The question more relevant to me is: what if you can't attend because you are gay, or lesbian, or transgender, or any other 'undesirable minority'? I remember many years ago when I had green hair and some visible piercings, my similarly attired friend and I attempted to enter the synagogue in Wellington and were denied access because our appearance was not tznius (another complicated concept but basically it means modest). Is it my fault we two 'young women' were denied access to communal prayer because we were wearing trousers or were they in the wrong for preventing us from performing a mitzvah? 


If participating in communal experience is so fundamental to being a Jew how do we navigate our Judaism when we are denied a space in the community? And what if it's not so cut and dry, what if I had been allowed into that synagogue that time with my green hair and my trousers but everyone had been mean to me and made me feel unwanted and unsafe? What if, no one is mean to me, no one stares at me funny or makes me feel unwanted, but it just feels like a space where I feel disempowered, where I see no representation of myself or my people? The Jewish communities I have experienced, even those at the most liberal end of the spectrum, have been dominated by the nuclear family. When I go to synagogue I almost always sit on my own whilst everyone else sits with their parents, their heterosexual spouses, or their children. People often come over to me on my lonely little island and confusedly ask me "So what's your last name, what family are you from?" and "Did you convert? Where's your wife?".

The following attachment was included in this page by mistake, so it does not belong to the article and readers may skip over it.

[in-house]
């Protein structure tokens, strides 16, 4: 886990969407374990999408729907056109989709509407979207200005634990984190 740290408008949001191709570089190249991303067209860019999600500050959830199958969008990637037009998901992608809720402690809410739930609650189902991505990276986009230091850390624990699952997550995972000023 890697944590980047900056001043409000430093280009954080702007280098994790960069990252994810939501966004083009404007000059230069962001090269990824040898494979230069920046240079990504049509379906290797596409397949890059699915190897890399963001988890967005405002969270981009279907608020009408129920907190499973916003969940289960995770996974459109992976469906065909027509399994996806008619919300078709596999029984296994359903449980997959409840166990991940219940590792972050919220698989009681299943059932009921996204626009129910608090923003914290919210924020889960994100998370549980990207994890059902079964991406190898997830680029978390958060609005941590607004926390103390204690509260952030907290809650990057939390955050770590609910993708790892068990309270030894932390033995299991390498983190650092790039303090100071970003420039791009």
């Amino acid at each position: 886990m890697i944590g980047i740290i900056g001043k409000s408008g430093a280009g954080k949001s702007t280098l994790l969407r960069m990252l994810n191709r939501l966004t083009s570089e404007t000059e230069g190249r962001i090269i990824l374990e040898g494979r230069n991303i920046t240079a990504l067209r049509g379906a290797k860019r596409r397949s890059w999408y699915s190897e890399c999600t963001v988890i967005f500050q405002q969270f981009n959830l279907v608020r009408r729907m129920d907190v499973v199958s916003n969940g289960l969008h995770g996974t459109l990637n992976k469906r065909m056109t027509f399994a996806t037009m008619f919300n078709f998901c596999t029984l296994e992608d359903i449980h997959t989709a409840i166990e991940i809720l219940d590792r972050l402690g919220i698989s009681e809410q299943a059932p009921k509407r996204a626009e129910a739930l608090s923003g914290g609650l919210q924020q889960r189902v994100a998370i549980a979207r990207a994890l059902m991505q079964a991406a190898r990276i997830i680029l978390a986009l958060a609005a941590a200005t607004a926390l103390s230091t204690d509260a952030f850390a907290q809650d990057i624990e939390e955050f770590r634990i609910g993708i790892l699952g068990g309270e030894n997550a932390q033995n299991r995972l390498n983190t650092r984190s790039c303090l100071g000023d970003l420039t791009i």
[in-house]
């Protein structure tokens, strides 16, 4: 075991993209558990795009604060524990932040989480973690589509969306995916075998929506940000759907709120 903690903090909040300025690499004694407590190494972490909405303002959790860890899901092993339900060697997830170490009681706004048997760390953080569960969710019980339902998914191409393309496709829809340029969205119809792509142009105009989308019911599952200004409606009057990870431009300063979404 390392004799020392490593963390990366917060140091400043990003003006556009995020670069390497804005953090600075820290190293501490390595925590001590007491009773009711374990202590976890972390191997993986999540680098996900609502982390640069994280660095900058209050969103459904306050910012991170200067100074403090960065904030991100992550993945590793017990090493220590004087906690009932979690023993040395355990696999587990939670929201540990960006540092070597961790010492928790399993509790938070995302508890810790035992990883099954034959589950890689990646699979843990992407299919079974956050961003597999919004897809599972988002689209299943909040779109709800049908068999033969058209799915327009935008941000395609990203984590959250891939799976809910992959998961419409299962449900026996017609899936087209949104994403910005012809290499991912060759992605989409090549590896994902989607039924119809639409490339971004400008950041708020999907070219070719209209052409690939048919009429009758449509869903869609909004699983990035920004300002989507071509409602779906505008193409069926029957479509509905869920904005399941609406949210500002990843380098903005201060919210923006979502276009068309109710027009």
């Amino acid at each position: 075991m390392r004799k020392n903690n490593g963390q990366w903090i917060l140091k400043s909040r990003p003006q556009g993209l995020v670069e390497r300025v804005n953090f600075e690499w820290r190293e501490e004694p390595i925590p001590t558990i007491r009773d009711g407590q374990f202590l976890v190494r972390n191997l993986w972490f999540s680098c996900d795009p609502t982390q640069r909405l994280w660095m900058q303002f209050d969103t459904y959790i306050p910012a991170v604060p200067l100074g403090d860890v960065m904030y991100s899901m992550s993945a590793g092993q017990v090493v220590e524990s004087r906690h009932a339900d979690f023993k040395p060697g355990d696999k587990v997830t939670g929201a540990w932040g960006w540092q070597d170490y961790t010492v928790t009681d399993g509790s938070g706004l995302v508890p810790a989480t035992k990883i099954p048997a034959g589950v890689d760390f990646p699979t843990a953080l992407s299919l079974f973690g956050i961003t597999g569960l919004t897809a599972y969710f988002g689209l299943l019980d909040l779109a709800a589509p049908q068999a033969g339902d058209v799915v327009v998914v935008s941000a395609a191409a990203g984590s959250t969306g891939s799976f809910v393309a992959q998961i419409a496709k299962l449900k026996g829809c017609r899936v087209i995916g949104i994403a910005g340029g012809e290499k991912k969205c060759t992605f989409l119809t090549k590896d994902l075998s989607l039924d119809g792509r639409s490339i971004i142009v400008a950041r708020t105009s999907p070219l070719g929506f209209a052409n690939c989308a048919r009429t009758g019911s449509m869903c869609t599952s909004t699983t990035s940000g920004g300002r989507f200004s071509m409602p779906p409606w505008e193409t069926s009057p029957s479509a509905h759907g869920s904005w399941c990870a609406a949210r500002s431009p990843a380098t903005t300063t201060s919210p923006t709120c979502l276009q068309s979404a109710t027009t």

Like many queers, I no longer have an extensive family network to draw upon, to spend time with, I have no one to sit with in synagogue, I have no one to light candles with on shabbat and on Jewish New Year when everyone else is cooking, eating, dancing, singing and praying together, I am sitting here at my desk with a bag of apples and a jar of honey wondering what's the point?  

Talking to my friend last week she said to me "How to you expect to feel connected to the Jewish community if you purposefully disconnect yourself from it by not going to synagogue?". She makes a good point, technically I could be in synagogue right now (no one is stopping me), but I know from experience that I will sit there, on my own, surrounded by straight people all huddled together in their happy glowing family units looking forward to a delicious meal at home where they will all enjoy the fruits of a happy communal Jewish experience. Going to synagogue will not make me feel like I am part of anything, most likely it will make me feel even more lonely, so why should I go? Well, because God says so, thats why, and Hillel, and Rambam, and Rabbi Yosi, they all make it very clear that I should go to synagogue and be part of the community. The fact that it will make me feel sad is not the point. The fact that my Jewish family is made up of Hillel and RamBam and Rabbi Yosi all of whom are hanging out right now on my desk is apparently not the point.